Bags of Fun at Windermere Jetty

Behind the scenes at the building site, the Windermere Jetty team have been beavering away on interpretation for the Museum. The story that we will be telling at the Museum is an exciting one, capturing tales of the peaceful tranquillity of Windermere and daring adventures on the lake. These stories will captivate the imaginations of many of our visitors. What if you’re a family group visiting? How do you engage young children with a trip to the Museum? We asked ourselves these questions, and then set about developing activities that will help families to explore Windermere Jetty.

Interactive exhibits will explore different themes in the Museum, for example, how steam is created and what it’s like to travel at speed, something that our visitors will not be able to experience on Windermere today. Apart from the interactive exhibits, which will be dotted throughout the exhibition space, we are also providing activities that our visitors will be able to pick up and use during their visit. These activities will appeal to specific visitors, such as families.

To find out what families would like to see at Windermere Jetty, we researched family resources at other museums and galleries and we asked local families what they would use on a visit to the Museum. The list contained items such as:

  • Colouring sheets and crayons
  • Books
  • Trails geared towards families
  • Activity bags/Backpacks containing different activities
  • Low tech interactive exhibits
  • Objects that can be handled

We decided to have a closer look at how to develop activity bags to help families and children explore the Museum. We have similar bags at Abbot Hall and we know that they are well used by families in the Gallery.

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We’ve found out some interesting things about activity bags

  • The optimum number of activities is five, enough to keep children engaged without it becoming too arduous to complete everything that’s in the bag. This also allows room for activities to be swapped or added when needed
  • Make sure that activities are suitable for the youngest or least able in the group
  • Aim to have as little writing involved as possible, in terms of what’s expected in each activity and also the instructions. Activities should be as self-explanatory as possible. A simple guidance sheet for adults is a great idea to set out what’s in the bags, what’s expected of visitors and to reassure visitors that they will not need any materials not already provided in the bag to complete the activities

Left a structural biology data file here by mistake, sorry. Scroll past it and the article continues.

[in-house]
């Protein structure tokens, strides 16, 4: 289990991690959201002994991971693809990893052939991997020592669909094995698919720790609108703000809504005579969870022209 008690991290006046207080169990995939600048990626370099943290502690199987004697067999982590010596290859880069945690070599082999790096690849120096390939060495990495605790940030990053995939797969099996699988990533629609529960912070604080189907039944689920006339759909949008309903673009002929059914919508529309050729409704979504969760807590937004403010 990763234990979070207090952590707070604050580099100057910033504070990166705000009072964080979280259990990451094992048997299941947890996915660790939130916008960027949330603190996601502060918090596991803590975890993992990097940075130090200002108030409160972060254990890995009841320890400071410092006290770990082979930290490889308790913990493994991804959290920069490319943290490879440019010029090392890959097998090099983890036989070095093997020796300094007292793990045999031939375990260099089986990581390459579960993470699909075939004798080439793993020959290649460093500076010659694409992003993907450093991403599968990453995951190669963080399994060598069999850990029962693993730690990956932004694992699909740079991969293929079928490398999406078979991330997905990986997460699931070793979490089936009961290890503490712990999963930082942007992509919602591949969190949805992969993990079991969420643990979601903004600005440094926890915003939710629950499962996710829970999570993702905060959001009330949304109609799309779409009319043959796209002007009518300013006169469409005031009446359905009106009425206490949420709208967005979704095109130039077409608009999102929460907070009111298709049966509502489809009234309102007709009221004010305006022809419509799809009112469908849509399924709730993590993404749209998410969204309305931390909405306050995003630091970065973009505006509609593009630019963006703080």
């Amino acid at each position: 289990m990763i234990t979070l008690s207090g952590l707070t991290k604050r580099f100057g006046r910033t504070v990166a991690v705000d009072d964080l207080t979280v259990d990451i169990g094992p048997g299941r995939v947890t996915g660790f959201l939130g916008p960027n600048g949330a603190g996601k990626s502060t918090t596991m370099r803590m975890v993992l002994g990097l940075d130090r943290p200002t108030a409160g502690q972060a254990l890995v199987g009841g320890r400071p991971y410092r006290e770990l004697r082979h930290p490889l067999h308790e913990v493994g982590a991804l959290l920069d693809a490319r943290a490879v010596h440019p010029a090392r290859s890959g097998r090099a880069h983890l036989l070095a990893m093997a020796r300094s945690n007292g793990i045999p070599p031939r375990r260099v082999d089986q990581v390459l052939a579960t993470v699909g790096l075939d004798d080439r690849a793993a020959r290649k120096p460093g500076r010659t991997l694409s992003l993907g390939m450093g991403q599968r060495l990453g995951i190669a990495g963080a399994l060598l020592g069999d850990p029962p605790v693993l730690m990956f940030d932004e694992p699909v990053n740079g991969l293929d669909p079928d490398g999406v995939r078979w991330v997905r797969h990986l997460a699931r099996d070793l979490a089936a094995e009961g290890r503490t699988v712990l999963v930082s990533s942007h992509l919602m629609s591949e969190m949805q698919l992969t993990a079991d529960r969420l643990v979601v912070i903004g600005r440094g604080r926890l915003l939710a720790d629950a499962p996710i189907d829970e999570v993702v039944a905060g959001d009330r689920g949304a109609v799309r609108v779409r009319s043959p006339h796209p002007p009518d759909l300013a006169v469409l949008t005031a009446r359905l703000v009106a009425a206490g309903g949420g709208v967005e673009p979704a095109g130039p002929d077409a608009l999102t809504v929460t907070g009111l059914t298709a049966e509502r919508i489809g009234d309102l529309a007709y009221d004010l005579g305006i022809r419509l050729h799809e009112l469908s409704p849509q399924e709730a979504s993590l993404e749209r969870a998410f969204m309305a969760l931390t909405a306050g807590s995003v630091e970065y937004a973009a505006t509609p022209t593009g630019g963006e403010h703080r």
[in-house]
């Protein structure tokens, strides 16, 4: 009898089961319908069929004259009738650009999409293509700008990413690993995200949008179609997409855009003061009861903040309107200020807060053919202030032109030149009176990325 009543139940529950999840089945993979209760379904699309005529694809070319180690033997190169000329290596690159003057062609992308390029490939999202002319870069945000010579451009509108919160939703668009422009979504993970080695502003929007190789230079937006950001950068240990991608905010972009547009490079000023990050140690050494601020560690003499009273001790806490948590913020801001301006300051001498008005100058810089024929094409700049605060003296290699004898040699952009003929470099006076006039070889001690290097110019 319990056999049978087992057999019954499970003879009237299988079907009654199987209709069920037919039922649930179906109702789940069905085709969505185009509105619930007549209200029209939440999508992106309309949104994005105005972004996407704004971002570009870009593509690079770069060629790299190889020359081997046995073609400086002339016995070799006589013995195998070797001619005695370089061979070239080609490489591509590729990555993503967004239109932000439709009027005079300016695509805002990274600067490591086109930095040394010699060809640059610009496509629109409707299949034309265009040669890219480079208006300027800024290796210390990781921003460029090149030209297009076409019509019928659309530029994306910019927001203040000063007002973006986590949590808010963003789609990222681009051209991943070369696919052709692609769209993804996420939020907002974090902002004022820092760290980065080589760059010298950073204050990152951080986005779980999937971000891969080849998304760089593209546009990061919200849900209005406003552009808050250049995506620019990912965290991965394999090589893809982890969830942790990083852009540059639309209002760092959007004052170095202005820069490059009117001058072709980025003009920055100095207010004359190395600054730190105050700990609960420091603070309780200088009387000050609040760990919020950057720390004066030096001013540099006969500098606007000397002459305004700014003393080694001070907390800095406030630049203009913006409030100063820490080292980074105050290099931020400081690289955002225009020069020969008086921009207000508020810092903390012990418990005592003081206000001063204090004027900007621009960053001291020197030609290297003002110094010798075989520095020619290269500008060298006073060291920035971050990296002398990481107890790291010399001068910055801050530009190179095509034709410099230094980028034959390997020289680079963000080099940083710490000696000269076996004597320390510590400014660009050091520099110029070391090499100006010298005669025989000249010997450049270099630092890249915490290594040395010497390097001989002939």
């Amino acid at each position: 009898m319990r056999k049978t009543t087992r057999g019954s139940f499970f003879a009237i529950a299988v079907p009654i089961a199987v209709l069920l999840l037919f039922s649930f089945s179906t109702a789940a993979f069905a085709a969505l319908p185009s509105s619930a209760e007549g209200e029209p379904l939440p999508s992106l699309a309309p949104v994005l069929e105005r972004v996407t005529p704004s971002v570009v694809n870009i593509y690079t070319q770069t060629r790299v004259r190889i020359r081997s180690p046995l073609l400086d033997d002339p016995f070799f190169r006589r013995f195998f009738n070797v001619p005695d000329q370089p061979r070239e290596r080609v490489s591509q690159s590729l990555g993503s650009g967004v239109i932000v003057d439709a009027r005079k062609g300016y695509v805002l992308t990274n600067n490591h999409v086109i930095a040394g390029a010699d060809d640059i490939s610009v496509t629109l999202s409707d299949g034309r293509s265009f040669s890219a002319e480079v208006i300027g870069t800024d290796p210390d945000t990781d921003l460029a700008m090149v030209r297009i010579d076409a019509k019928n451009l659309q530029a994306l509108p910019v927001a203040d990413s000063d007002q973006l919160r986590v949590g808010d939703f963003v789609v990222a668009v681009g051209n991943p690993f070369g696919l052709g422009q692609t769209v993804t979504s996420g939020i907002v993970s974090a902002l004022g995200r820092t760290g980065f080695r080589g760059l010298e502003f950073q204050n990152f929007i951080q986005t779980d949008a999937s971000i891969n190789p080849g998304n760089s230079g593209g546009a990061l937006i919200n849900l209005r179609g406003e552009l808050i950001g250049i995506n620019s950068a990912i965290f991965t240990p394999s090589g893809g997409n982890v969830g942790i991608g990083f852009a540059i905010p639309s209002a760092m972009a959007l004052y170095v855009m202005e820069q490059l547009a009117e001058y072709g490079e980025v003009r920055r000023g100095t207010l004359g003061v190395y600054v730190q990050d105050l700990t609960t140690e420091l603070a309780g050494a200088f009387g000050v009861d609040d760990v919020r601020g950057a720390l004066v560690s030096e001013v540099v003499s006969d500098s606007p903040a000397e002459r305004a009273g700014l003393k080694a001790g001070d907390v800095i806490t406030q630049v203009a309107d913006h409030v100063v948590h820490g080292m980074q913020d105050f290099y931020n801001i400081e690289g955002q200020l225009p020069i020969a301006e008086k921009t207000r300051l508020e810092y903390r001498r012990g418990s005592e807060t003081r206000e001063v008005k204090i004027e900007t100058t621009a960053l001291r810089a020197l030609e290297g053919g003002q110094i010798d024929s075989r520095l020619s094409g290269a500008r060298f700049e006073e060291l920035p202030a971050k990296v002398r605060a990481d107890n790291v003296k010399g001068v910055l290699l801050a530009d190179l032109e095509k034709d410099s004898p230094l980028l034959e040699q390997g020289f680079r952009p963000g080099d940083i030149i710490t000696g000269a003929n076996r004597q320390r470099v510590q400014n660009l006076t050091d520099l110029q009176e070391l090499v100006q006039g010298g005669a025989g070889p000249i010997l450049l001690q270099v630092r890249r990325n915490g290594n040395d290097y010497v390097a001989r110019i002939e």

• Make questions and activities open ended to encourage conversations to continue within family groups, leading to further exploration of the collection
  • There are several benefits to having such bags available for families to use. They provide a focus to the visit and allow us to highlight objects within the collection; they suit different learning styles and can be used at the visitor’s own pace; they are non-messy activities that allow families to work together to discover the collection; above all they’re fun to use!

 

Since we completed this research, we have come up with a name, Captain’s Duffel Bags, and decided that the bags will contain up to five different activities. We’re not telling you what’s going into them yet, we don’t want to spoil the surprise!

For more information about Windermere Jetty visit windermerejetty.org

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Windermere Jetty – construction progress

Watching the site transform into the new Windermere Jetty museum over the next 18 months is going to be an amazing spectacle and the changes that have already happened over recent months have been fantastic to see.

The original museum buildings housed the collection of boats for nearly 30 years so demolishing them in 2014 was a major milestone. When the buildings came down it opened up the shoreline revealing the incredible views across Windermere to every passer by and is a good reminder of how special this location is.

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Thomas Armstrong Construction, who have been appointed as the main contractor, began work in November 2015 spending their first weeks preparing the site and setting up their team. The first job was then to start preparing the ground including a crucial part of the flood defence strategy – building up the levels of the new museum. Alongside this we’re also digging down to create the conservation workshop and boatyard area and can see this taking shape now. This will lead to the slipway, a key part of the new museum that will enable us to bring boats in and out of the water for regular maintenance.

We’ll be posting regular updates as the project continues so keep coming back to see progress over the coming weeks and find out more about what’s going on behind the scenes. You can also follow us on Facebook and Instagram.